Fjärdhundra, Uppsala, SWEDEN – November 7, 2020, 10:27 PM local time, U.S. Government sensors detected a large meteor fireball travelling ENE at 17 km/s, ending above the town of Fjärdhundra, in the Enköping Municipality of Sweden’s Uppsala County. Total atmospheric impact energy was equivalent to 330 tonnes of TNT!
The event was also detected by the Norwegian meteor camera network, and a trajectory was published at the link below. Considering the size, speed, and angle of the fireball, it is likely there are meteorites on the ground. Travel is restricted at this time, due to the global pandemic, so the search will be limited to local efforts. Good luck to the people of Sweden, and we hope to see meteorites in the news soon!
|Entry Date/Time:||2020-11-07 21:27:04 UTC|
|Location:||Fjärdhundra, Uppsala, Sweden|
|Reference Coordinates:||59.819°N 16.846°E|
|Reference Altitude:||17.2 km above sea level|
|Energy / Mass Estimate:||0.33kt / 9700kg|
|Reference Speed:||17.0 km/s|
|Slope:||18.4° from vertical|
Norwegian Meteor Network
Video and News
There were several videos captured, mostly by the Norwegian Meteor Camera Network, that were useful in determining the trajectory of the meteor. These videos were also found on YouTube.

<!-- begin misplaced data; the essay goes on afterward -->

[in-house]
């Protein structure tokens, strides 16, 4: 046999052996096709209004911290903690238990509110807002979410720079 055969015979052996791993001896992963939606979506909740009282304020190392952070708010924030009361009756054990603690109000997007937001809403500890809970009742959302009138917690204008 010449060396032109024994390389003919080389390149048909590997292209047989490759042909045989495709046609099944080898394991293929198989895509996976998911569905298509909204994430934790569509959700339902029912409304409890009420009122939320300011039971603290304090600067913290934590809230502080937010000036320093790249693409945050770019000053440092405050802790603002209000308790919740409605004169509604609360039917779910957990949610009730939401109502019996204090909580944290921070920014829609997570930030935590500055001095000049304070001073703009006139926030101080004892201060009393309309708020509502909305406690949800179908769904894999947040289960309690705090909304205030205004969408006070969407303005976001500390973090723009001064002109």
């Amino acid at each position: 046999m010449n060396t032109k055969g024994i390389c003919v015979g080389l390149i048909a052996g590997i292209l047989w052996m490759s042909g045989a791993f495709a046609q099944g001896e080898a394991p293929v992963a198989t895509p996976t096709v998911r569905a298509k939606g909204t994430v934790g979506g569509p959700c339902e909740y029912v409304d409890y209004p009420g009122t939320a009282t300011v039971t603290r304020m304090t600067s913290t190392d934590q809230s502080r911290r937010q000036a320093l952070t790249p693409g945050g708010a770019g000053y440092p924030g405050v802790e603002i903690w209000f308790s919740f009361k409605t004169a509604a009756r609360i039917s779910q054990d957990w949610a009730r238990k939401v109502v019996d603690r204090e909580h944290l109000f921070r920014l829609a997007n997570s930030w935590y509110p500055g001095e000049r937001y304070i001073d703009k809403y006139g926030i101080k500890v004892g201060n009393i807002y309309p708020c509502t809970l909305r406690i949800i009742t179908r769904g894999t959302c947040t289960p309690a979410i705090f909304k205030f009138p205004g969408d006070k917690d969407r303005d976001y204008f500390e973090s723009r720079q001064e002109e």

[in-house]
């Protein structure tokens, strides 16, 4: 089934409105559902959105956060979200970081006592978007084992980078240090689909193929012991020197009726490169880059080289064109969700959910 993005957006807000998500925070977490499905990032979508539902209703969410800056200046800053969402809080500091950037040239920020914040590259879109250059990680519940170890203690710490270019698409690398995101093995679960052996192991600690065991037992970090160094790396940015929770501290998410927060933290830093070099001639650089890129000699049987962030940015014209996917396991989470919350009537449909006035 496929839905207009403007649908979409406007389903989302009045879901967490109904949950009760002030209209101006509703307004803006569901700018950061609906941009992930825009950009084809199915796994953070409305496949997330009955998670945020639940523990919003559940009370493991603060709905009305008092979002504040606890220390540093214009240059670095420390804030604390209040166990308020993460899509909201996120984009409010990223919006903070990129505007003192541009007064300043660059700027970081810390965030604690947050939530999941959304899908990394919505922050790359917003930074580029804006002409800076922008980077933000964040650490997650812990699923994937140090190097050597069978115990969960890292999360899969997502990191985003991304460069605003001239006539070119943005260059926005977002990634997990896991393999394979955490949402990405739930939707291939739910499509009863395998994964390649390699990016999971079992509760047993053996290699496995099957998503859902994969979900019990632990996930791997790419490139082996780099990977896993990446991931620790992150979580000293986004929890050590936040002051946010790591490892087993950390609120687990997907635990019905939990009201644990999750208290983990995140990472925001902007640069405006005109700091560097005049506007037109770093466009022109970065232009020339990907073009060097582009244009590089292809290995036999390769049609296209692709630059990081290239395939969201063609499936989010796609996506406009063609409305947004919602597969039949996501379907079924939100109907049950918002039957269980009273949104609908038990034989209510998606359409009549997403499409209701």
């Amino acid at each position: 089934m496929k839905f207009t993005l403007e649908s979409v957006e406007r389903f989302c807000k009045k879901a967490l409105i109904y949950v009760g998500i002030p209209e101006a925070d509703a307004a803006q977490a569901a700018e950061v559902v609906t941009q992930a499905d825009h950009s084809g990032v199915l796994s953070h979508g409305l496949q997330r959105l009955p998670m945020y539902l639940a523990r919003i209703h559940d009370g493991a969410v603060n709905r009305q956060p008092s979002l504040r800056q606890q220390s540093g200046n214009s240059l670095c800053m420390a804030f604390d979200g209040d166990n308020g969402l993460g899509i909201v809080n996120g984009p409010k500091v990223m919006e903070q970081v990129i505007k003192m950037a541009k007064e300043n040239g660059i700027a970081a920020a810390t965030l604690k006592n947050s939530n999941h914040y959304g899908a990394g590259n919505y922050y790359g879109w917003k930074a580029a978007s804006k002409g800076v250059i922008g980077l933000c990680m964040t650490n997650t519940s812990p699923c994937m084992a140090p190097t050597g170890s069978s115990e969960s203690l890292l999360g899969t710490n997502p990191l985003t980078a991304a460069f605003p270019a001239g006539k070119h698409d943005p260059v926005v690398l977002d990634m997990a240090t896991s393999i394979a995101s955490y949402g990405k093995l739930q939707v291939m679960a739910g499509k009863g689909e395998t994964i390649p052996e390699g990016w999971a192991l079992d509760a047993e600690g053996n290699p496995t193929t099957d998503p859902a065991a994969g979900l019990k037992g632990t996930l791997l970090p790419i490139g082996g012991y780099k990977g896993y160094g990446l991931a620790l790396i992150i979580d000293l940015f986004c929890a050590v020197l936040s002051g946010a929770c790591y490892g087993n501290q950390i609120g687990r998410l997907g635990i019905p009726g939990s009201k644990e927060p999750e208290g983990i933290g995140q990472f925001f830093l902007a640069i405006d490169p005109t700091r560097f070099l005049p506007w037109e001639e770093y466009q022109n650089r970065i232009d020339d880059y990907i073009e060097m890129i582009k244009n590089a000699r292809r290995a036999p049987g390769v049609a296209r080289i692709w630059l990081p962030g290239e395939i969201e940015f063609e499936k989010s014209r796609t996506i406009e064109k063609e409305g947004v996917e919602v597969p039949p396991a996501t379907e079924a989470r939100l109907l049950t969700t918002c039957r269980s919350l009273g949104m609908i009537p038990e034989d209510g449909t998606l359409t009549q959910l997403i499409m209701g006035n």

This was a fairly large event, but no Typically, meteoroids breaks apart during flight through the atmosphere. Much of the material evaporates in a process called ablation, leaving only small stones to find. Occaisionally, large meteor events can... have yet been found. Even in the pandemic, you can expect an event of this size to attract meteorite hunters from other parts of Europe, if they can get to the region. If you would like to join the search and future events in this region, please join the Facebook group:
StrewnLAB Search Area
Two trajectories for this meteor have been published, one from The Center for Near Earth Object Studies (CNEOS), is part of the California Institute of Technology's Jet Propulsion Laboratory. CNEOS collects data from U.S. Government sensors, and releases it for... and one from a team in Norway, and this data has been run through the StrewnLAB software to predict a search area. Please download and review the Google Earth files below for detailed maps of the search area.
The weather data below is sourced from weather balloons, and publicly available via NOAA’s Integrated Global Radiosonde Archive (IGRA). This data is downloaded and post-processed by the A computer simulation program, written by Jim Goodall. For more information, please visit the StrewnLAB Page.... algorithm, to account for changing weather patterns and weather balloon drift. The plots have altitude on the y-axis, in kilometers above sea level. The wind speed below 10km has large effect on the drift of meteorites.
My name is Jim Goodall, and I am an automotive controls engineer in the Detroit area, but my passion is physics. I started this website as a hobby, to support the global network of meteorite hunters.
Feel free to contact me, if you have any questions about the products on this website. Jim Goodall | Hartland, Michigan, USA | firstname.lastname@example.org | +1 586 709 5888